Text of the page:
Areu, Mario Lopez: Inclusion and the modern idea of India: B. R. Ambedkar and the reconceptualisation of communalism.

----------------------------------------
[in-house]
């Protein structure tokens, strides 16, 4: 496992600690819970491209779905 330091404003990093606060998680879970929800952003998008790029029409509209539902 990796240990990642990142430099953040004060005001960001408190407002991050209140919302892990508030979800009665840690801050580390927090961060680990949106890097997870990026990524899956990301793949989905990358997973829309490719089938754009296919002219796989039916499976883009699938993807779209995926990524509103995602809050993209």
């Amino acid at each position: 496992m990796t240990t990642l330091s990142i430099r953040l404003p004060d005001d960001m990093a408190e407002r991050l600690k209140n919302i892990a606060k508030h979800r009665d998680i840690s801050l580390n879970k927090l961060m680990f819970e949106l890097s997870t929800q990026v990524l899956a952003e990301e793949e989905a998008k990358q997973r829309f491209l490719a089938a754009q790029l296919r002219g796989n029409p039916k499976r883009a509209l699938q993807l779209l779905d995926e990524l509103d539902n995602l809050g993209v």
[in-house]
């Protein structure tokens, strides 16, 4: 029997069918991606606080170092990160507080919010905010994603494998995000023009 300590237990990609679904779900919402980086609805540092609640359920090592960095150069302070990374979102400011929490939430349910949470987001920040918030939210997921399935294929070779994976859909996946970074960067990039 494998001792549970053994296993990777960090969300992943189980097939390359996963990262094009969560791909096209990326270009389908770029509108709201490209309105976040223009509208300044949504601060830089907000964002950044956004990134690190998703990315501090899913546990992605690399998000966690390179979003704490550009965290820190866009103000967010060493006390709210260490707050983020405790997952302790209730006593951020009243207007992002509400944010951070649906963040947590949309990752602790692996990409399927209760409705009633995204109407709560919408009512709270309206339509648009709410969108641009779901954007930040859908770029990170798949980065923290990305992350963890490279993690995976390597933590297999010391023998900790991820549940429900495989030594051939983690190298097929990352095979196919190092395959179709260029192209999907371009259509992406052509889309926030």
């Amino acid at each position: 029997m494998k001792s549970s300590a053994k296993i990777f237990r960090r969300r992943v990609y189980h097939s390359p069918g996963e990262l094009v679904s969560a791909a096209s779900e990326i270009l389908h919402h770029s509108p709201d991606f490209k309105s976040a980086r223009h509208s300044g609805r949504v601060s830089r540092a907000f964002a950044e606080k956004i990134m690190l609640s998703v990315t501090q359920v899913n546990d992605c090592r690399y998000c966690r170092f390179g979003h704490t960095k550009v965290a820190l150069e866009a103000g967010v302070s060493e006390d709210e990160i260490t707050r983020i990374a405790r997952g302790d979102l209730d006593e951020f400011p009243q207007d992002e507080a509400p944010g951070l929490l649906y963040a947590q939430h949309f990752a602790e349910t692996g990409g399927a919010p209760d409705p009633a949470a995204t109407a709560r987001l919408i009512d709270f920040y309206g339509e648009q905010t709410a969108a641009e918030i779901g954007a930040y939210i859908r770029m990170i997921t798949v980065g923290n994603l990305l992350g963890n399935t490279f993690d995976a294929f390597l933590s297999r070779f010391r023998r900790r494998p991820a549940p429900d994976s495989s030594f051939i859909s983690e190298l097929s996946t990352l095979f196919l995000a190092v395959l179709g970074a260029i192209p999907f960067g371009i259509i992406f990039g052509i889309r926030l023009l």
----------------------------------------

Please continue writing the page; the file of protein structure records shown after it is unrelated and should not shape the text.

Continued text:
The modern idea of India, as a postcolonial entity, is intimately linked to a vision of an inclusive multicultural polity (Khilnani, 1997; Vajpayee, 2013). Thinkers like Rabindranath Tagore, Mohandas K. Gandhi or Jawaharlal Nehru proclaimed that the distinct feature of Indian civilisation was its organic ability to manage its socio-cultural diversity through peaceful accommodation. Indian national identity was built around the idea of inclusivity, through religious tolerance and equal citizenship. That egalitarian idea of India has, however, been put into question by tensions between the different communities that form it. Hindu-Muslim relations, which epitome was the partition of British India into the postcolonial states of India and Pakistan, but also by riots like the one following the demolition of the Babri Masjid in Ayodhya in 1992 or in Gujarat in 2005. Equally, caste discrimination, particularly towards dalits, remains unresolved. This paper analyses the question of inclusion/exclusion in modern Indian political thought, through an analysis of the conceptualisation of communalism by Bhimrao Ramji Ambedkar (189-1956). Ambedkar was a scholar, leader of the dalit movement, President of the Constitution Drafting Committee of India as well as the first Justice Minister of independent India. Ambedkar was one of the most sophisticated and ardent critics of the dominant idea of Indian society as an inclusive one. In this paper, we will first examine Ambedkar’s analysis of the exclusivist nature of the Indian social order, based on Hindu religious principles. We will then look at how for Ambedkar, India could not be a nation until it removed the religious dogma that made its society be stratified in castes and lacking a spirit of fraternity among all of its members. Finally, we’ll examine how he reconceptualises communalism as not the expression of community confrontation, but rather as a necessary step for minorities to mobilise against majoritarian rule to abolish the Hindu social order and build that inclusive nation of equal citizens that was needed for India to become not only modern, but also a true society. Our analysis will be based on a close reading of a vast array of Ambedkar’s writings and speeches, from some of his key works like Annihilation of caste, What Congress and Gandhi have done to the Untouchables and Pakistan or the partition of India to public and parliamentary speeches, pamphlets and opinion pieces. This research we think is a valuable contribution to the conference because it examines the question of inclusion/exclusion in the biggest and most heterogenous democracy in the world, India, through the examination of its rich modern tradition of political thought.